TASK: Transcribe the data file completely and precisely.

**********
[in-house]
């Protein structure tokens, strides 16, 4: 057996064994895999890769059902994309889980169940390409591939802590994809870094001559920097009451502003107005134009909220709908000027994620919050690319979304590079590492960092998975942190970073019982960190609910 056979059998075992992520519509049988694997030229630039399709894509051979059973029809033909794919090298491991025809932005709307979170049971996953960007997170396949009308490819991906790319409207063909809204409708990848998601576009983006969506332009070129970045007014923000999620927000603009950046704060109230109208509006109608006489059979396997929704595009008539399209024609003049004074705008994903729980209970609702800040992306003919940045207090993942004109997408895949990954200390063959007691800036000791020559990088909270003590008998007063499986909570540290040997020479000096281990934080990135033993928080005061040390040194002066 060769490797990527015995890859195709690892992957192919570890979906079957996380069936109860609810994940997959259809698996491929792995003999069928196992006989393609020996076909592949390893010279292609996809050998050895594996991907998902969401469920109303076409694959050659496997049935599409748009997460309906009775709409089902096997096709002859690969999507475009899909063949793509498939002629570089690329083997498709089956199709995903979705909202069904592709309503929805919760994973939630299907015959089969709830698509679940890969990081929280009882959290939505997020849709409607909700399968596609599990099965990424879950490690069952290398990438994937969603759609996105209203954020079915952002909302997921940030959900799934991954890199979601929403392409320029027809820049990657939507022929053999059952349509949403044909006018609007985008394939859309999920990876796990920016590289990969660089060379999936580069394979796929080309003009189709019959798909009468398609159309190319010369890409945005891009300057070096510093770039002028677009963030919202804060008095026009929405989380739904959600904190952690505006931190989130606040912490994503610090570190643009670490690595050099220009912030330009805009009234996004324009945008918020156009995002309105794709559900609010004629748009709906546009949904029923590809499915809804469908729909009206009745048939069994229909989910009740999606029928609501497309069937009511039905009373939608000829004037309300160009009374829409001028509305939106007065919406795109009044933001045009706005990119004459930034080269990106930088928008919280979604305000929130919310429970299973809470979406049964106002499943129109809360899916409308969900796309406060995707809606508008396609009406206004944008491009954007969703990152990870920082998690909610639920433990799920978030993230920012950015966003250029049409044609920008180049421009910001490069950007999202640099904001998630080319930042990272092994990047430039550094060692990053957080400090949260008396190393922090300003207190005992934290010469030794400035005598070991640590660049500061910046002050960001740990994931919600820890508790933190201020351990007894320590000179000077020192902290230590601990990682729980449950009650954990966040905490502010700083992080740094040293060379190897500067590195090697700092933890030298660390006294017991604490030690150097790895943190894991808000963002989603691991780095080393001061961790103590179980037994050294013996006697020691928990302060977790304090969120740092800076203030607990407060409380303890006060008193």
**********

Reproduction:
[in-house]
């Protein structure tokens, strides 16, 4: 057996064994895999890769059902994309889980169940390409591939802590994809870094001559920097009451502003107005134009909220709908000027994620919050690319979304590079590492960092998975942190970073019982960190609910 056979059998075992992520519509049988694997030229630039399709894509051979059973029809033909794919090298491991025809932005709307979170049971996953960007997170396949009308490819991906790319409207063909809204409708990848998601576009983006969506332009070129970045007014923000999620927000603009950046704060109230109208509006109608006489059979396997929704595009008539399209024609003049004074705008994903729980209970609702800040992306003919940045207090993942004109997408895949990954200390063959007691800036000791020559990088909270003590008998007063499986909570540290040997020479000096281990934080990135033993928080005061040390040194002066 060769490797990527015995890859195709690892992957192919570890979906079957996380069936109860609810994940997959259809698996491929792995003999069928196992006989393609020996076909592949390893010279292609996809050998050895594996991907998902969401469920109303076409694959050659496997049935599409748009997460309906009775709409089902096997096709002859690969999507475009899909063949793509498939002629570089690329083997498709089956199709995903979705909202069904592709309503929805919760994973939630299907015959089969709830698509679940890969990081929280009882959290939505997020849709409607909700399968596609599990099965990424879950490690069952290398990438994937969603759609996105209203954020079915952002909302997921940030959900799934991954890199979601929403392409320029027809820049990657939507022929053999059952349509949403044909006018609007985008394939859309999920990876796990920016590289990969660089060379999936580069394979796929080309003009189709019959798909009468398609159309190319010369890409945005891009300057070096510093770039002028677009963030919202804060008095026009929405989380739904959600904190952690505006931190989130606040912490994503610090570190643009670490690595050099220009912030330009805009009234996004324009945008918020156009995002309105794709559900609010004629748009709906546009949904029923590809499915809804469908729909009206009745048939069994229909989910009740999606029928609501497309069937009511039905009373939608000829004037309300160009009374829409001028509305939106007065919406795109009044933001045009706005990119004459930034080269990106930088928008919280979604305000929130919310429970299973809470979406049964106002499943129109809360899916409308969900796309406060995707809606508008396609009406206004944008491009954007969703990152990870920082998690909610639920433990799920978030993230920012950015966003250029049409044609920008180049421009910001490069950007999202640099904001998630080319930042990272092994990047430039550094060692990053957080400090949260008396190393922090300003207190005992934290010469030794400035005598070991640590660049500061910046002050960001740990994931919600820890508790933190201020351990007894320590000179000077020192902290230590601990990682729980449950009650954990966040905490502010700083992080740094040293060379190897500067590195090697700092933890030298660390006294017991604490030690150097790895943190894991808000963002989603691991780095080393001061961790103590179980037994050294013996006697020691928990302060977790304090969120740092800076203030607990407060409380303890006060008193």